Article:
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Exploring Open Data Sources for Rural Areas

Jun 5, 2023 | Blog

Authors: Martin Hofer & Ian McCallum, International Institute for Applied Systems Analysis (IIASA)

Over the past half year, the International Institute for Applied Systems Analysis (IIASA) and other GRANULAR partners have been leading efforts on screening more than 90 potential data and methods to support the sustainable development of rural areas. In this blog post, Martin Hofer and Ian McCallum from IIASA present the work done and their preliminary findings.

Screening available open data for rural areas

Rural areas often lack adequate data at the right level of granularity. This lack of adequate data often underlines the ability of rural decision-makers to take evidence-based decisions and develop policies that are tailored to local needs. GRANULAR aims to address this gap.

GRANULAR’s main objective is to develop new tools and data for sustainable rural development. An initial data screening is, therefore, a crucial step taken to achieve this goal. To this end, one of the first steps we took was conducting an initial data screening to assess the literature and existing data, identify commonalities, and explore potential data gaps.

We consolidated the collective knowledge of the partners on the topic, performing a semi-structured data review of the literature and common EU data repositories. The guiding star to select the topics has been the initial design work of the Rural Compass with its 4 main areas: environmental, residential, productive, and recreational and the data needs and priorities of the seven Living Labs in GRANULAR. Once completed, the GRANULAR Rural Compass will characterize rural diversity based on the novel and existing data to guide actors in the design of tailored rural policies.

More than 90 datasets to characterize rural areas

During this screening process, we documented more than 90 different datasets that are either already used to characterize rural areas or could underpin novel indicators. Some examples are Earth Observation images from various satellites and products derived from them like land use, Open Street Maps, and public health data from institutional providers. We identified the datasets and their sources and provided a suite of associated metadata. These datasets are being captured in the new GRANULAR Digital Platform: an open repository that collects datasets relevant to rural areas.

The results of our efforts demonstrate that most of the datasets identified have regional to global coverage, have Local Administrative Unit to gridded granularity (10m – 10km) and are provided annually. This presents both challenges and opportunities.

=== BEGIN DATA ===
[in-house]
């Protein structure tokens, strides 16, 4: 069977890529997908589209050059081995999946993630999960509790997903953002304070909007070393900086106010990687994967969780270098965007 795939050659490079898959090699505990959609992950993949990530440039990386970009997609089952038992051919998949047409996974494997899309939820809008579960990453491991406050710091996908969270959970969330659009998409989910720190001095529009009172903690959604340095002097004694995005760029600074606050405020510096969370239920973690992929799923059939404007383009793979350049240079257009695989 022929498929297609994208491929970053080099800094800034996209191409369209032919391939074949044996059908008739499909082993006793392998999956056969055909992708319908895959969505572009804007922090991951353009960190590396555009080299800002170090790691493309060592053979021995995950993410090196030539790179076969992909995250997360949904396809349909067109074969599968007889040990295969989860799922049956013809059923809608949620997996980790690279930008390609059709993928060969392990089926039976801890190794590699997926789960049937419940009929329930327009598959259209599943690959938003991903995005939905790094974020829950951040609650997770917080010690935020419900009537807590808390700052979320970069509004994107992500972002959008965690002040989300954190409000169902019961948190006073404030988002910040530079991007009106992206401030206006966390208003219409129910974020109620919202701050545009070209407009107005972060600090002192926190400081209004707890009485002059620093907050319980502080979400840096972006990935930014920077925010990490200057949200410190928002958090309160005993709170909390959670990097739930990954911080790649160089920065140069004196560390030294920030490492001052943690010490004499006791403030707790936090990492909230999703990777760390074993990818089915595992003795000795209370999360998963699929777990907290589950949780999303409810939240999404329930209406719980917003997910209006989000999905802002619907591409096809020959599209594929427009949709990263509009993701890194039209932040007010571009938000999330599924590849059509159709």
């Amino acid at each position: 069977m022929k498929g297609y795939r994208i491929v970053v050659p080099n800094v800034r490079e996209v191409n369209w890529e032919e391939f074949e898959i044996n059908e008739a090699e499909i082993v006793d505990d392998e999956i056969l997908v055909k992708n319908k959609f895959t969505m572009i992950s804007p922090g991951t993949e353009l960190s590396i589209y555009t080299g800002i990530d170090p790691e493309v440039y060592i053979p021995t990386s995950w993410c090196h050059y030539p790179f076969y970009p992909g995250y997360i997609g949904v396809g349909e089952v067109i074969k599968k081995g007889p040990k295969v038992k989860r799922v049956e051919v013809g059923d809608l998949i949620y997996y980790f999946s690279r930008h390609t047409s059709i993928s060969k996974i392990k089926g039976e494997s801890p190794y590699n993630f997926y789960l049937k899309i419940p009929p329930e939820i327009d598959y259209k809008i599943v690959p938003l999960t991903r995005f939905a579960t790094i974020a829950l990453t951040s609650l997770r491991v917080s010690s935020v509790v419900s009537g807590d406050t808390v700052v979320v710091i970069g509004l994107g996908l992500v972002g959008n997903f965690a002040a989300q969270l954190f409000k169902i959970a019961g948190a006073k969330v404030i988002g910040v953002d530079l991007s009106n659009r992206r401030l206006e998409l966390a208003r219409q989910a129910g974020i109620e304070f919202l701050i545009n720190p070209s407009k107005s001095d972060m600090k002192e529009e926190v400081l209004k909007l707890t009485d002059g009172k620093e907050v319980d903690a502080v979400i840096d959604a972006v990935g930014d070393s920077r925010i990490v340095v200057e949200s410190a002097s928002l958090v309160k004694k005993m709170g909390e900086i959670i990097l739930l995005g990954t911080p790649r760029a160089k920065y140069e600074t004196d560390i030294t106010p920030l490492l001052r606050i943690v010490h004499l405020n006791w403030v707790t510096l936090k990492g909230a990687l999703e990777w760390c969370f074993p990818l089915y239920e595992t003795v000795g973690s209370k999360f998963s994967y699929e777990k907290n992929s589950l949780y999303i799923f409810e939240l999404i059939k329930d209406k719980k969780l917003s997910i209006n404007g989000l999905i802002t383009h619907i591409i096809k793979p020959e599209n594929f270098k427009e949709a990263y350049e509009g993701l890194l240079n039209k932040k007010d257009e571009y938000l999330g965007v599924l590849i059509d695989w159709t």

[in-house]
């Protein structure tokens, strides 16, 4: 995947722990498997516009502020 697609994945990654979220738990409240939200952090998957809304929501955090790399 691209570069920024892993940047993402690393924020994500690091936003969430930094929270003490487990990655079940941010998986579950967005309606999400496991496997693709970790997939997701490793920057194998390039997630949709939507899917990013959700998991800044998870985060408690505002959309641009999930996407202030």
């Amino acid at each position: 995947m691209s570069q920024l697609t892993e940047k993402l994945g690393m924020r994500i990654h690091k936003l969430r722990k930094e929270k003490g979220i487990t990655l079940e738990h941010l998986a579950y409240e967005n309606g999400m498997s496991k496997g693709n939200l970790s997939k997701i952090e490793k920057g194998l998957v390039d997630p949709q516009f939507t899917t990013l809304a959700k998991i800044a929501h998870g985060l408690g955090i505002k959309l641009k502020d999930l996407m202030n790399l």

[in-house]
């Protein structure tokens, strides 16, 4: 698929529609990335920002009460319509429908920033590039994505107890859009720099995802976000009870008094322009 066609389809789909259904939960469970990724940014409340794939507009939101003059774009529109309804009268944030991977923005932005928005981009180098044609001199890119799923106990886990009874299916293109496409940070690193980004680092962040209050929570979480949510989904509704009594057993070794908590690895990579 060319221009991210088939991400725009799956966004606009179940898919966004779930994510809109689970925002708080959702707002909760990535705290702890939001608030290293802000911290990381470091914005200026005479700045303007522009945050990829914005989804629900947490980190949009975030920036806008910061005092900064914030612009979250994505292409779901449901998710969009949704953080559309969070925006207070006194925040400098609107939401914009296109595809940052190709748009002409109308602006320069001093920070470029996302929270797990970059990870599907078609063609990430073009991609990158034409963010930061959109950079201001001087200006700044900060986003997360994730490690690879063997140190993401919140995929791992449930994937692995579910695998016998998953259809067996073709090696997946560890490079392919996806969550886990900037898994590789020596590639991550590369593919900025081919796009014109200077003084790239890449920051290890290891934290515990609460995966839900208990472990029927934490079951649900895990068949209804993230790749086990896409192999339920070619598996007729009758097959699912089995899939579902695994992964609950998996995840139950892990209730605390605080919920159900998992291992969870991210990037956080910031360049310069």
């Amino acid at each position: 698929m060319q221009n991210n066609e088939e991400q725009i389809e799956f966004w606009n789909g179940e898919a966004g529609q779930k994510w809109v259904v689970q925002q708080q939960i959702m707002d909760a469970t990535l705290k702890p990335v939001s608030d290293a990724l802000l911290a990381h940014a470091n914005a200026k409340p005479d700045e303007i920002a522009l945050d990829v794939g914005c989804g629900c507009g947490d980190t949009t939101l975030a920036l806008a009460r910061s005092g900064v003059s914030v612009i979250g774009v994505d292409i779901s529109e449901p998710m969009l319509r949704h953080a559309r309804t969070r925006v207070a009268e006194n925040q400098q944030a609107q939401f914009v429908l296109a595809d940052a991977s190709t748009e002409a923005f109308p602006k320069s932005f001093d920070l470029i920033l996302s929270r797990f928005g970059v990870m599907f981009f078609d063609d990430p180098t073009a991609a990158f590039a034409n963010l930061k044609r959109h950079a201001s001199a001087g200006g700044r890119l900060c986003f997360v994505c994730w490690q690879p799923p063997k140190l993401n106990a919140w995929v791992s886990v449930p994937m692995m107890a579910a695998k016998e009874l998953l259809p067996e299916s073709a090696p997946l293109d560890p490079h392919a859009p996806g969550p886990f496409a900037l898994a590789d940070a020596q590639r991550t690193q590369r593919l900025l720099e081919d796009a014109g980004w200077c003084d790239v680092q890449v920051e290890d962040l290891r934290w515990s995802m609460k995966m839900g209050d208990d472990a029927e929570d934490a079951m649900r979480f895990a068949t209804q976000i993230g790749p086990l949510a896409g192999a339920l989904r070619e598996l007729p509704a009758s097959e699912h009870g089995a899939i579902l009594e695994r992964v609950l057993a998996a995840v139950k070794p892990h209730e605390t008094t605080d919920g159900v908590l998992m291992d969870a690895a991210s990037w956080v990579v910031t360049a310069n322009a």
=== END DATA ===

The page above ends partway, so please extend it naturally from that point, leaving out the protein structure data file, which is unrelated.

Our results reveal challenges and opportunities

Specific regional datasets often contain detailed and valuable information; however, GRANULAR aims to produce data that characterizes the entire European Union and the United Kingdom. As part of the project, we need to determine which data is essential to have at the EU-wide level and explore methods to extend these regional nuggets to the whole study area. Similar decisions need to be made regarding spatial and temporal resolution.

We must strike a balance between granularity, data availability, ease of updating, coverage and many other aspects. To exemplify, we could think of population data on a grid. While exact population counts each month on a 1-by-1-meter grid might be desirable, the actual product might be hard to estimate, costly and/or imprecise for the whole European Union with the data available.

A product 100 by 100 meters updated annually might fit the project better. Importantly, we focused on identifying free and open data sources that can be easily accessed and updated, ensuring transparency and continuity in future models. This is a limitation for dataset selection, many high-quality datasets have to be excluded as they are behind paywalls or are produced via untransparent methods.

By making this high-quality, relevant data available to researchers and policymakers working in rural areas, we hope to improve the understanding of the challenges and opportunities facing these communities. The datasets we identified range from institutional surveys and statistical data to various earth observation datasets, mobility and location data, accessibility-related data, web scraping-derived data, and crowdsourcing-generated data.

In addition to identifying the above-mentioned datasets, we are also focusing on the data needs of the GRANULAR Living Labs. Obtaining the exact geo-spatial locations of the seven Living Labs and initial feedback on their specific needs at the regional level, we have begun to explore potential datasets that could address these needs. Examples of initial efforts include satellite-derived ocean temperature for the Marine Park in the French Living Lab, along with long-term land surface temperature and precipitation trends across all Living Labs.

What is coming next

In summary, our initial data screening has been a crucial first step in generating novel indicators for sustainable rural development. Efforts are continuing with a comprehensive systematic literature review, various thematic exploratory efforts and exploratory research to determine the costs associated with the respective indicators and underlying data. Discover the results of this research in the Screening rural data sources document.

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